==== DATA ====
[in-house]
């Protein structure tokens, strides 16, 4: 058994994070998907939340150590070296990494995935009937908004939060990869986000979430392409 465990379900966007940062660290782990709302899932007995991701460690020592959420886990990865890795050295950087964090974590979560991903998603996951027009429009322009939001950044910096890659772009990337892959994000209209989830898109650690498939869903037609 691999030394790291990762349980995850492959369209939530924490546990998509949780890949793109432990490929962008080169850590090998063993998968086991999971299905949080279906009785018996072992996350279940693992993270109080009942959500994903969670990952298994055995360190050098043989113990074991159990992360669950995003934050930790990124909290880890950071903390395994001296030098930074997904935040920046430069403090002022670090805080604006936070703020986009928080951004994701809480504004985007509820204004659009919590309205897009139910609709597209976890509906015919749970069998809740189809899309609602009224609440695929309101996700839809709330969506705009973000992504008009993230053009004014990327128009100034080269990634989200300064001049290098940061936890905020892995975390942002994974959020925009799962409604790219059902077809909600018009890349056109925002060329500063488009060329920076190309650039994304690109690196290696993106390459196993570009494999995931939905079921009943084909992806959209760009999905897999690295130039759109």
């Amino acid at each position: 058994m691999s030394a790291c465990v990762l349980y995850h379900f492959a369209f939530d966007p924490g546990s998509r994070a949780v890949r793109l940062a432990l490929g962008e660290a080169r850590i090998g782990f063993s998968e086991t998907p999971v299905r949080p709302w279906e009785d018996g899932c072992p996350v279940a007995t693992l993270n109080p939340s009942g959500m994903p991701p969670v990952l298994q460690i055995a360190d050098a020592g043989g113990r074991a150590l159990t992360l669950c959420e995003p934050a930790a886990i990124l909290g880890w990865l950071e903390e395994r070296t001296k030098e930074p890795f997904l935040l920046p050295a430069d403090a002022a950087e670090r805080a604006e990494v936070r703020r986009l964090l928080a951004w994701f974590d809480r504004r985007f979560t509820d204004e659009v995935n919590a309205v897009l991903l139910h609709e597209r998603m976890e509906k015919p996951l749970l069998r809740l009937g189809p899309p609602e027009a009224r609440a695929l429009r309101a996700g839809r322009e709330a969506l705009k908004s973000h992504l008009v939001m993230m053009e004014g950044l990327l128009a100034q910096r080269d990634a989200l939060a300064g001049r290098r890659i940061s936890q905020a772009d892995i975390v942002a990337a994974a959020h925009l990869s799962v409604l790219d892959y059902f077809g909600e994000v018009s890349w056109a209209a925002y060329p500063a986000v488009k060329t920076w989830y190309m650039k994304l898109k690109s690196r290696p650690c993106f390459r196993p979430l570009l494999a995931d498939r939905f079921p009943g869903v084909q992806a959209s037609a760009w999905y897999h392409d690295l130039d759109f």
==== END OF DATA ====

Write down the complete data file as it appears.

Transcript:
[in-house]
């Protein structure tokens, strides 16, 4: 058994994070998907939340150590070296990494995935009937908004939060990869986000979430392409 465990379900966007940062660290782990709302899932007995991701460690020592959420886990990865890795050295950087964090974590979560991903998603996951027009429009322009939001950044910096890659772009990337892959994000209209989830898109650690498939869903037609 691999030394790291990762349980995850492959369209939530924490546990998509949780890949793109432990490929962008080169850590090998063993998968086991999971299905949080279906009785018996072992996350279940693992993270109080009942959500994903969670990952298994055995360190050098043989113990074991159990992360669950995003934050930790990124909290880890950071903390395994001296030098930074997904935040920046430069403090002022670090805080604006936070703020986009928080951004994701809480504004985007509820204004659009919590309205897009139910609709597209976890509906015919749970069998809740189809899309609602009224609440695929309101996700839809709330969506705009973000992504008009993230053009004014990327128009100034080269990634989200300064001049290098940061936890905020892995975390942002994974959020925009799962409604790219059902077809909600018009890349056109925002060329500063488009060329920076190309650039994304690109690196290696993106390459196993570009494999995931939905079921009943084909992806959209760009999905897999690295130039759109």
């Amino acid at each position: 058994m691999s030394a790291c465990v990762l349980y995850h379900f492959a369209f939530d966007p924490g546990s998509r994070a949780v890949r793109l940062a432990l490929g962008e660290a080169r850590i090998g782990f063993s998968e086991t998907p999971v299905r949080p709302w279906e009785d018996g899932c072992p996350v279940a007995t693992l993270n109080p939340s009942g959500m994903p991701p969670v990952l298994q460690i055995a360190d050098a020592g043989g113990r074991a150590l159990t992360l669950c959420e995003p934050a930790a886990i990124l909290g880890w990865l950071e903390e395994r070296t001296k030098e930074p890795f997904l935040l920046p050295a430069d403090a002022a950087e670090r805080a604006e990494v936070r703020r986009l964090l928080a951004w994701f974590d809480r504004r985007f979560t509820d204004e659009v995935n919590a309205v897009l991903l139910h609709e597209r998603m976890e509906k015919p996951l749970l069998r809740l009937g189809p899309p609602e027009a009224r609440a695929l429009r309101a996700g839809r322009e709330a969506l705009k908004s973000h992504l008009v939001m993230m053009e004014g950044l990327l128009a100034q910096r080269d990634a989200l939060a300064g001049r290098r890659i940061s936890q905020a772009d892995i975390v942002a990337a994974a959020h925009l990869s799962v409604l790219d892959y059902f077809g909600e994000v018009s890349w056109a209209a925002y060329p500063a986000v488009k060329t920076w989830y190309m650039k994304l898109k690109s690196r290696p650690c993106f390459r196993p979430l570009l494999a995931d498939r939905f079921p009943g869903v084909q992806a959209s037609a760009w999905y897999h392409d690295l130039d759109f």